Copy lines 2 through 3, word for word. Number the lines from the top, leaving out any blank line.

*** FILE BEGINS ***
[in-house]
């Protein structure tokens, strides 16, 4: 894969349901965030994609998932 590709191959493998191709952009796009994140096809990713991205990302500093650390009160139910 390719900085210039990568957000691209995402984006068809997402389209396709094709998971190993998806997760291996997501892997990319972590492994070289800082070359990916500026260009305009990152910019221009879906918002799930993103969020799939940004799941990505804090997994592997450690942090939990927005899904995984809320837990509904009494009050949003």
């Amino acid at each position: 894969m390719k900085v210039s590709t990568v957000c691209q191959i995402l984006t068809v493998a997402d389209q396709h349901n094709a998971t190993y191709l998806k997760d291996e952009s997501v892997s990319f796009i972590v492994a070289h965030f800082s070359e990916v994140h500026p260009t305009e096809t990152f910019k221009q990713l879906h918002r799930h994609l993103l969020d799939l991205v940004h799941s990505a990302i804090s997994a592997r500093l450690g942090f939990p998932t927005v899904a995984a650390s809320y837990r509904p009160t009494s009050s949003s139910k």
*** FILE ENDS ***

């Protein structure tokens, strides 16, 4: 894969349901965030994609998932 590709191959493998191709952009796009994140096809990713991205990302500093650390009160139910 390719900085210039990568957000691209995402984006068809997402389209396709094709998971190993998806997760291996997501892997990319972590492994070289800082070359990916500026260009305009990152910019221009879906918002799930993103969020799939940004799941990505804090997994592997450690942090939990927005899904995984809320837990509904009494009050949003």
């Amino acid at each position: 894969m390719k900085v210039s590709t990568v957000c691209q191959i995402l984006t068809v493998a997402d389209q396709h349901n094709a998971t190993y191709l998806k997760d291996e952009s997501v892997s990319f796009i972590v492994a070289h965030f800082s070359e990916v994140h500026p260009t305009e096809t990152f910019k221009q990713l879906h918002r799930h994609l993103l969020d799939l991205v940004h799941s990505a990302i804090s997994a592997r500093l450690g942090f939990p998932t927005v899904a995984a650390s809320y837990r509904p009160t009494s009050s949003s139910k």